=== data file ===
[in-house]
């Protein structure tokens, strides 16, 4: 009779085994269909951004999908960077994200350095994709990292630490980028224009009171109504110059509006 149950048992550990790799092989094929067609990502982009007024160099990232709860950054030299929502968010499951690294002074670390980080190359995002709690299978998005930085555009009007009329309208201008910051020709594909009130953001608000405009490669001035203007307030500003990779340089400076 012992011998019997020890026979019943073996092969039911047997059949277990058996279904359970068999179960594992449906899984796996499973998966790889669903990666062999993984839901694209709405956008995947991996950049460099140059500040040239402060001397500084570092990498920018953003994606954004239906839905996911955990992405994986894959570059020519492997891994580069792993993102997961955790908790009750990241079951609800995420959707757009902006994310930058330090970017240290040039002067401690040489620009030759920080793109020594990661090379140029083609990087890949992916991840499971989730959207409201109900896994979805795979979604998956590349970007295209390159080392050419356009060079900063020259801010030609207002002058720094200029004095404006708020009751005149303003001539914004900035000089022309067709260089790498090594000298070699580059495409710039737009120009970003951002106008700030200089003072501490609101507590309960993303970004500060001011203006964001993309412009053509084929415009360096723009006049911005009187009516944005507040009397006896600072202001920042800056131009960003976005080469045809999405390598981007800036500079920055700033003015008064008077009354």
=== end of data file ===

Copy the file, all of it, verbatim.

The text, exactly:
[in-house]
């Protein structure tokens, strides 16, 4: 009779085994269909951004999908960077994200350095994709990292630490980028224009009171109504110059509006 149950048992550990790799092989094929067609990502982009007024160099990232709860950054030299929502968010499951690294002074670390980080190359995002709690299978998005930085555009009007009329309208201008910051020709594909009130953001608000405009490669001035203007307030500003990779340089400076 012992011998019997020890026979019943073996092969039911047997059949277990058996279904359970068999179960594992449906899984796996499973998966790889669903990666062999993984839901694209709405956008995947991996950049460099140059500040040239402060001397500084570092990498920018953003994606954004239906839905996911955990992405994986894959570059020519492997891994580069792993993102997961955790908790009750990241079951609800995420959707757009902006994310930058330090970017240290040039002067401690040489620009030759920080793109020594990661090379140029083609990087890949992916991840499971989730959207409201109900896994979805795979979604998956590349970007295209390159080392050419356009060079900063020259801010030609207002002058720094200029004095404006708020009751005149303003001539914004900035000089022309067709260089790498090594000298070699580059495409710039737009120009970003951002106008700030200089003072501490609101507590309960993303970004500060001011203006964001993309412009053509084929415009360096723009006049911005009187009516944005507040009397006896600072202001920042800056131009960003976005080469045809999405390598981007800036500079920055700033003015008064008077009354």